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Integrate with InfluxDB

InfluxDB is an open source database for storing and analyzing time series data, with built-in HTTP API, support for SQL-like statements, and unstructured features that are very friendly for users. Its powerful data throughput and stable performance make it very suitable for the IoT field.

Through the EMQX Cloud Data Integrations, we can customize the Template file, and then convert the MQTT message in JSON format to Measurement and write it to InfluxDB.

In this guide, we will complete the creation of an InfluxDB data integration to achieve the following functions:

  • Record the temperature and humidity of each room. When there is a temperature and humidity monitoring message sent to the home/sensor topic, the Data Integrations will be triggered to record this data in InfluxDB.

To achieve this function, we will complete the following 4 tasks:

  1. Install and initialize InfluxDB
  2. Set the filter conditions of the rule
  3. Create a resource and action
  4. Complete the data integration creation and test

Before you start, you will need to complete the following:

  • A deployment (EMQX Cluster) has been created on EMQX Cloud.
  • For Professional Plan users: Please complete Peering Connection Creation first, all IPs mentioned below refer to the internal network IP of the resource.(Professional Plan with a NAT gateway can also use public IP to connect to resources).
  • For BYOC Plan users: Please establish a peering connection between the VPC where BYOC is deployed and the VPC where the resources are located. All IPs mentioned below refer to the internal IP of the resources. If you need to access the resources via public IP addresses, please configure a NAT gateway in your public cloud console for the VPC where BYOC is deployed.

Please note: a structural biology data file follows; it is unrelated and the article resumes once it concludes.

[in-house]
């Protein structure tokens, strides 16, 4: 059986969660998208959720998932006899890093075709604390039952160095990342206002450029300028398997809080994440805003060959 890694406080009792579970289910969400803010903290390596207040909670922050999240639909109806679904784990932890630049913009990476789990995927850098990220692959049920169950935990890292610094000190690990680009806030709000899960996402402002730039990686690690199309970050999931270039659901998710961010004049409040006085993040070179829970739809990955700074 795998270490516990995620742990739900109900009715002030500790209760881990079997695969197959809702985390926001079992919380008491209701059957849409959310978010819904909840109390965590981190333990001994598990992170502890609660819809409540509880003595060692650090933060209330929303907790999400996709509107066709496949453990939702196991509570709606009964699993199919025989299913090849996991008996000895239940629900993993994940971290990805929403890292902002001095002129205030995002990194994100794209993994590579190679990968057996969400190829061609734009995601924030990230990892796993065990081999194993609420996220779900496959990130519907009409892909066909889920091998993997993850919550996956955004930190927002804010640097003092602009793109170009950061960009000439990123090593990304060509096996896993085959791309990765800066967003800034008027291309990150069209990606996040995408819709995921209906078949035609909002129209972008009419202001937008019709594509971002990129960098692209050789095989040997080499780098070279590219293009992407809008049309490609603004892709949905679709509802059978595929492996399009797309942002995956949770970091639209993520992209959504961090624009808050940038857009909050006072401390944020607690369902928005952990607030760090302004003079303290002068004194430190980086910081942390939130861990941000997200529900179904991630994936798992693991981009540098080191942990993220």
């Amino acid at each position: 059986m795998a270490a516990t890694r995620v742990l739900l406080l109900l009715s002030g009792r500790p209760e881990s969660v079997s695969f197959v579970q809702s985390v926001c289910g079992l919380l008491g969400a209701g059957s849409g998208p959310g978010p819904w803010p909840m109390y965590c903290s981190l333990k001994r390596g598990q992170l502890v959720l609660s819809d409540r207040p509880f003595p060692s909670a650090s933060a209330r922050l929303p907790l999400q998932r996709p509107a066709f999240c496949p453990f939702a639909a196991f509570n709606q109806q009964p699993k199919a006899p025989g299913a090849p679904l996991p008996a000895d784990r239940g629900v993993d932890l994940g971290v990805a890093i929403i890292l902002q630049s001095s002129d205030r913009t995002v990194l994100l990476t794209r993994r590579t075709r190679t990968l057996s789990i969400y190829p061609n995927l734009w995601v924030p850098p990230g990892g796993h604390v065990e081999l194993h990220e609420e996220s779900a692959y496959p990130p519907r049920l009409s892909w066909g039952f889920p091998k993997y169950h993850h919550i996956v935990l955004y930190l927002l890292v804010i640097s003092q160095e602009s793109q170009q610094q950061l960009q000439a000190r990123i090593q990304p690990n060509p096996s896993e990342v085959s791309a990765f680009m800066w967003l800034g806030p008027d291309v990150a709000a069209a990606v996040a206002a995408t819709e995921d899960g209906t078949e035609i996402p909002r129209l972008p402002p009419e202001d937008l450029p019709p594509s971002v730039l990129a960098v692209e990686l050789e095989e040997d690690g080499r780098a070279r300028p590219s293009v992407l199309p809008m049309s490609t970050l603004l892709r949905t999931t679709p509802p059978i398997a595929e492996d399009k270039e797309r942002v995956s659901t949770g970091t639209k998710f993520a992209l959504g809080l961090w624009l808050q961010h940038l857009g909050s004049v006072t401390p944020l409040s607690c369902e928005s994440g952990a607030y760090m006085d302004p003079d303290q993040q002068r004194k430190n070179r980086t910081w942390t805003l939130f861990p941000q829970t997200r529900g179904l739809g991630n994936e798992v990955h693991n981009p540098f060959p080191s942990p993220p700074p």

1. Install and initialize InfluxDB

First, we create an InfluxDB on our server. To quickly create InfluxDB, we use docker for quick installation, and open 8089 UDP port. The database name is db.

$ docker pull influxdb:1.8
$ git clone -b v1.0.0
$ cd influx_udp
$ docker run -d --name=influxdb \
      -p 8086:8086 \
      -p 8089:8089/udp \
      -v ${PWD}/files/influxdb.conf:/etc/influxdb/influxdb.conf:ro \
      -e INFLUXDB_DB=db \

2. Create InfluxDB UDP Server Resource

Go to EMQX Cloud Console, and click to enter the deployment of InfluxDB to be used.

On the deployment page, select the Data Integrations and click Create.


On the Create Resource page, fill in <Server IP>:8089for the server address


Currently, InfluxDB uses a UDP port. Therefore, it is impossible to detect whether the connection is successful


Click Test button when configuration is complete, then click New button to create a resource when it is available.

3. Create Rule

After the resource is successfully created, you can return to the data integration page and find the newly created resource, and click create rule.


Our goal is that as long as the home/sensor topic has monitoring information, the engine will be triggered. Certain SQL processing is required here: